These superhero characters helped increase RC's popularity by running ads featuring Sonu Sood and nearly 3.5 lakh copies of Nagraj at the same time. 

 

RC competes with TV 

 Unfortunately, RC's popularity also came at a time when Indians had access to cable television. They also failed to increase their readership as the comics were published exclusively in Hindi. While they were well established in India's Hindi belt, there weren't many readers beyond that. His foray into regional languages ​​did not go well. 

 In 1998, sales began to decline, and in 2010 sales were 10 percent of what they were before, bringing them to the brink of closure. Shashank believes an unwillingness to adapt to changing times became RC's undoing. “Most of the publications were out of print. Raj Comics was the only one and the content also started to falter, both in terms of art and story. We used to go out and rent DVDs to watch at home and often wondered when they would make TV shows or movies for Nagraj and Doga. It was difficult for them to adapt," he explained. 

 

 Rohan said, "The new characters they released were not handled well by their internal team. The content and art deteriorated, as did their sales." 

 Pranay Khadatkar, who runs HighBP TV on YouTube, a channel dedicated to comics, told, "Even today, they produce the same thing they did in the '90s. It is great for people who read for nostalgia, but it's not a great way to attract new readers. Text bubbles on one page don't work, especially when the new generation can get bored in a 15-second video. The content is outdated.” 

 Where are they now?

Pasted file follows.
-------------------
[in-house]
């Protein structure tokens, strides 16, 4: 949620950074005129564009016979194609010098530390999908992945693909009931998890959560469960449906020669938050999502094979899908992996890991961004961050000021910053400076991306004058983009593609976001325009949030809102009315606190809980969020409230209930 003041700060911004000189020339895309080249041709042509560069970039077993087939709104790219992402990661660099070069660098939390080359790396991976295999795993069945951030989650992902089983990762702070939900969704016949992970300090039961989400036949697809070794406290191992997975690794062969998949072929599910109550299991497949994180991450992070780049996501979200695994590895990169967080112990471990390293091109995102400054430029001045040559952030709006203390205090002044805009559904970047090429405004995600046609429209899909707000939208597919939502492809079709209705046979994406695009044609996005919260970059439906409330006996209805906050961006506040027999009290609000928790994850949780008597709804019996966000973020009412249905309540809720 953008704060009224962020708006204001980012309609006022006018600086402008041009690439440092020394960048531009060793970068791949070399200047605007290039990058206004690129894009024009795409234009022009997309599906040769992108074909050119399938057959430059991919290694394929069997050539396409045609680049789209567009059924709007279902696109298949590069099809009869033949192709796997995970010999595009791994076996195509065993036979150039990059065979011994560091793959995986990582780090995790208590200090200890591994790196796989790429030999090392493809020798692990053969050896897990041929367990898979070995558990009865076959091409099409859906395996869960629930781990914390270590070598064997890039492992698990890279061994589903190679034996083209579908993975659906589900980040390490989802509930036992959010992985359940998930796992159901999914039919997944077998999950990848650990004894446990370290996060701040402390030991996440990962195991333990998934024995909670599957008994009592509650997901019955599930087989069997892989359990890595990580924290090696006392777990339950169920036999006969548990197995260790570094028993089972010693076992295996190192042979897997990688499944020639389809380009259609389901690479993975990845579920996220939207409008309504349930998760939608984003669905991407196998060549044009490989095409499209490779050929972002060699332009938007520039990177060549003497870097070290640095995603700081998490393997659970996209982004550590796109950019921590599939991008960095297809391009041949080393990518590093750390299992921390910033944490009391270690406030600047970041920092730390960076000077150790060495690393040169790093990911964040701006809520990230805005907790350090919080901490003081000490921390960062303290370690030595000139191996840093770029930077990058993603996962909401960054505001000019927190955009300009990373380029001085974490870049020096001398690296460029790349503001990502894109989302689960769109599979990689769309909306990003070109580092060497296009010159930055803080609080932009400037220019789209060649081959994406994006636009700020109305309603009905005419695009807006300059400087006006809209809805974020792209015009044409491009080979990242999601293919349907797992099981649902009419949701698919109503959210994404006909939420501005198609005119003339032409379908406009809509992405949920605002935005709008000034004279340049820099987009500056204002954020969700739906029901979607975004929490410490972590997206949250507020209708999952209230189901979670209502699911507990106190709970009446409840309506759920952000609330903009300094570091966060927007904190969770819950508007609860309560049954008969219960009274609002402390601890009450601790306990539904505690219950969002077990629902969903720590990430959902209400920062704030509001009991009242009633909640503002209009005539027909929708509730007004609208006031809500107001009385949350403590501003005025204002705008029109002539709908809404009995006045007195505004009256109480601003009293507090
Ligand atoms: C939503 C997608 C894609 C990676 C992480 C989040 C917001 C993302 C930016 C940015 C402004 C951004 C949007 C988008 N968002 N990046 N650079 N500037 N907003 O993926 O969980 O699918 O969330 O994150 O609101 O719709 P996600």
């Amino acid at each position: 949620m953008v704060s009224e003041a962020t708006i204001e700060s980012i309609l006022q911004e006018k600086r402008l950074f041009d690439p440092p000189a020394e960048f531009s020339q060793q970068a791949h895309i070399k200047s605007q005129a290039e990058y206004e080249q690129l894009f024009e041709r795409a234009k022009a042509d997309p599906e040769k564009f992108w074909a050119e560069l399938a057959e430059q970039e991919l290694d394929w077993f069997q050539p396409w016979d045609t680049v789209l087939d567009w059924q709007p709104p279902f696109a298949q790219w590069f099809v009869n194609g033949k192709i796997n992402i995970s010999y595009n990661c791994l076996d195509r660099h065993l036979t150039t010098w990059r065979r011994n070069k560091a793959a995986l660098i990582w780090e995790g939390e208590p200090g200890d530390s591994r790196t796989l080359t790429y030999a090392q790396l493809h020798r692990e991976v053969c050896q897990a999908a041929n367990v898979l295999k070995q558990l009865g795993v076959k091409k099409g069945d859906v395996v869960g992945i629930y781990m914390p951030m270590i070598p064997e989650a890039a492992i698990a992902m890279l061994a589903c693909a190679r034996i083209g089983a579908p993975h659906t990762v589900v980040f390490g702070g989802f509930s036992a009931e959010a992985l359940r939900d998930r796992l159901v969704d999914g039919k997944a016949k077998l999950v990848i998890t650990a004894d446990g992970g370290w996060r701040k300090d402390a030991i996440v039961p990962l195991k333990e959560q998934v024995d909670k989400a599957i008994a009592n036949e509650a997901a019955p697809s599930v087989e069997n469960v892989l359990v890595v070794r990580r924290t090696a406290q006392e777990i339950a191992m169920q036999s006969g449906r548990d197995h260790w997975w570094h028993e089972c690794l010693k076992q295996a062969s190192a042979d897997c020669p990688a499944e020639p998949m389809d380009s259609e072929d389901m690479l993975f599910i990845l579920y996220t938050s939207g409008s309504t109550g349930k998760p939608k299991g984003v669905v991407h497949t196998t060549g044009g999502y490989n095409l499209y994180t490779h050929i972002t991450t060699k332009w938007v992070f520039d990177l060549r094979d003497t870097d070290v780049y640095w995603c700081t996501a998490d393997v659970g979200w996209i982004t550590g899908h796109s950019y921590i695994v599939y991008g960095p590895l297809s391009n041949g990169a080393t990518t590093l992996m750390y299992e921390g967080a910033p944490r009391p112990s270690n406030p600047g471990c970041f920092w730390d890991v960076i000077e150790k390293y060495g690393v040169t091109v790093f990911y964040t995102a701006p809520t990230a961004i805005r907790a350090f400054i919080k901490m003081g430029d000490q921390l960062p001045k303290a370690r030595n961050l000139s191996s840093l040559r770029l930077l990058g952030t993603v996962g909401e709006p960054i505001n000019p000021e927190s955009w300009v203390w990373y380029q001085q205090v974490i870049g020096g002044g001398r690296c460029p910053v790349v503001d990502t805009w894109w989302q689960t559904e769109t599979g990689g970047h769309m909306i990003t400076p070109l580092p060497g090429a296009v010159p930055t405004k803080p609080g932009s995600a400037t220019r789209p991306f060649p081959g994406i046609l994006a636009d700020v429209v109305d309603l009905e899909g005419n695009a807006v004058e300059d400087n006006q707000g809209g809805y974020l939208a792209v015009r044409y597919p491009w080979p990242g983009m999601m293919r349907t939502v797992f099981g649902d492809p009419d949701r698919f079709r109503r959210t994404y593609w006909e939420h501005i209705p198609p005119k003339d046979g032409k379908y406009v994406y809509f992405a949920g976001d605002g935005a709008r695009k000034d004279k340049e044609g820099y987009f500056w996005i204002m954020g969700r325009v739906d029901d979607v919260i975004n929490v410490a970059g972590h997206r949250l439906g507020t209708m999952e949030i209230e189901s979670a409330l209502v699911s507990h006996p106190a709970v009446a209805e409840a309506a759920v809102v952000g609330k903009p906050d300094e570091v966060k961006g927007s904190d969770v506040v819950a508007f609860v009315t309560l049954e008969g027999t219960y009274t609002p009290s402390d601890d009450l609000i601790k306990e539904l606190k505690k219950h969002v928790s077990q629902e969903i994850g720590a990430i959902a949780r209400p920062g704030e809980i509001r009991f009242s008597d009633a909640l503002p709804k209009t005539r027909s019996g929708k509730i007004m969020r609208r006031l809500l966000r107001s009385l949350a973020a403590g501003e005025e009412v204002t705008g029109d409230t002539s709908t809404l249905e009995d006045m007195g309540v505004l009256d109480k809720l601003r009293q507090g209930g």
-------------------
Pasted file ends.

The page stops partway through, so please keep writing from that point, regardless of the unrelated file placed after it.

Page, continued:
In more than 30 years, Raj Comics has published more than 3,500 titles spread across different characters. They're a cult classic, and readers buy these comics out of nostalgia or because they've read them long enough to care. 

 The original RC was eventually split into three parts between the bothers Manoj, Manish and Sanjay respectively. 

 Sanjay said the split had more to do with creativity and market expansion. “We can explore more stories and new characters. We haven't made too many comics in the last 10 or 11 years, but in the last two years we've released 50 new comics and 50 new titles."

Khadatkar also spoke about the fact that the three brothers have different abilities. “Sanjay is the creative, Manoj is great at business and marketing and Manish is a great communicator. Together they could have built an unstoppable empire." 

The brothers use the same logo from the RC books but have separate storylines. The price of comics is also different. "Manish reprints the old Raj comics at an affordable price, while the other two brothers come out with new stories at a much higher price," Shashank said.

 However, fans of were disappointed with the split, as many struggled to keep up with all three comic and story sets."When we found out about this, we knew right away there was no way we were getting a movie right now," Shashank added. 

Former fans of Raj Comics now have online communities to revisit their favorite superheroes and their stories. These communities keep the conversation about Raj Comics alive through fan fiction, fan art, and discussions on how to keep the "RC" legacy alive.